Building bridges in indigenizing education: digital narratives as a means of shifting non-Indigenous teacher horizons towards relationality
Disconnect between Indigenous & Western worldviews
Digital technologies & Indigenous student voice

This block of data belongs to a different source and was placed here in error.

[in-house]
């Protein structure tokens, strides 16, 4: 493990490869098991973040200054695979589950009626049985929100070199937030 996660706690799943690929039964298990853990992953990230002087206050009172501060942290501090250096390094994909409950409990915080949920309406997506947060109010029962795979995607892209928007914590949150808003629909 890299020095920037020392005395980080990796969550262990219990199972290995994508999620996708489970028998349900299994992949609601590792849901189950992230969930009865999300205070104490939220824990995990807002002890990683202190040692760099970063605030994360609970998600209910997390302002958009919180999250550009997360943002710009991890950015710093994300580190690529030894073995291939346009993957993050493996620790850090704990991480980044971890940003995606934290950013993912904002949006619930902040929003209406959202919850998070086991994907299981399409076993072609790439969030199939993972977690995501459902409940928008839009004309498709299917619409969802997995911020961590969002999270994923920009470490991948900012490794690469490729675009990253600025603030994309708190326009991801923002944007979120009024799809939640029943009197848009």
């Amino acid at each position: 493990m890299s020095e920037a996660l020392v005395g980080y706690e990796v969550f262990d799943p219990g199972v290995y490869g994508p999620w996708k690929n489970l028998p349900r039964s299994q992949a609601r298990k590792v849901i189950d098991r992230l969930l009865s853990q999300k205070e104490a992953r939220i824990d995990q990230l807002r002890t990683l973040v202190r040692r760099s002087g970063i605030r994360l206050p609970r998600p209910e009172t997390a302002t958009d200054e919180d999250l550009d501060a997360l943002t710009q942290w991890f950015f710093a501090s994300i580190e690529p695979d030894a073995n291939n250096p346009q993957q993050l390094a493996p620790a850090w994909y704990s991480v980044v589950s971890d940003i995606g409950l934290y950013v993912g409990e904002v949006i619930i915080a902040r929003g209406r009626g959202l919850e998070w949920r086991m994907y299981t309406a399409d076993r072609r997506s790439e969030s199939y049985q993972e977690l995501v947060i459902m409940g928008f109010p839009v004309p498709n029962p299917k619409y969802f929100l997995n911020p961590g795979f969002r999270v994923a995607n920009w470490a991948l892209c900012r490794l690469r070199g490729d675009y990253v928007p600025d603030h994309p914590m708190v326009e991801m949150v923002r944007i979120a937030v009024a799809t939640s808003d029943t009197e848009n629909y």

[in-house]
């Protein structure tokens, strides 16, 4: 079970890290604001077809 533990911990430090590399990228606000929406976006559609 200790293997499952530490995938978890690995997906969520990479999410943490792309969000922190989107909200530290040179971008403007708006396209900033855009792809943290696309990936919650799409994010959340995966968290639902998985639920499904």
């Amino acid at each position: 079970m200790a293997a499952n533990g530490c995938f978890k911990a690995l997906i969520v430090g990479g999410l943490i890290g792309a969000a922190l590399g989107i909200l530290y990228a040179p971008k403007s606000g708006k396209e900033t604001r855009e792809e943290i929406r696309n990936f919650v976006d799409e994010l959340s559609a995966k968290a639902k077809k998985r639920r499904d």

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This thesis was developed in response to the pressing need to find methods for non-Indigenous teachers to actively teach for Indigenous student resilience, and to center Indigenous students and their families in an education system which consistently marginalizes and silences them (Canadian Council on Learning 2009; Dion, 2009). Digital narratives are explored as a means to address this need. Through the use of teacher research and photovoice I answer two research questions: How can non-Indigenous teachers use multimedia expression to shift their horizons in order to better understand and support the resilient identities and academic potential of Indigenous youth? And, what can these youth teach these educators about Indigenous identity and self-determination in school and Canadian society? Analysis of a variety of data sources, which included in-service and pre-service teacher interviews, autoethnographic journals, and Indigenous students’ digital narratives (iMovies), revealed six thematic ways in which students’ digital narratives, and the process of creating them, shifted teachers towards a more relational stance with their students and centered student voice in the classroom. In theorizing the outcomes of this study I interpret these themes as bridges. These pathways facilitate dialogue and encourage relationship to be built between Indigenous students and non-Indigenous. These bridges include 1) intrinsically valuing technology as a teaching tool, 2) reciprocation and authentic relationship, 3) collaboration, 4) student self–representation, 5) student demonstration of knowledge, and, 6) record of student strengths. The findings of this thesis provide a rich example of how digital narratives can be used in the classroom to move towards an indigenized approach in education, support Indigenous students’ self-determination in schools and encourage relationality, a stance of acknowledging and moving towards better relations by recognizing a shard humanity and future (Donald, 2012), between settler-Canadian teachers and Indigenous students.
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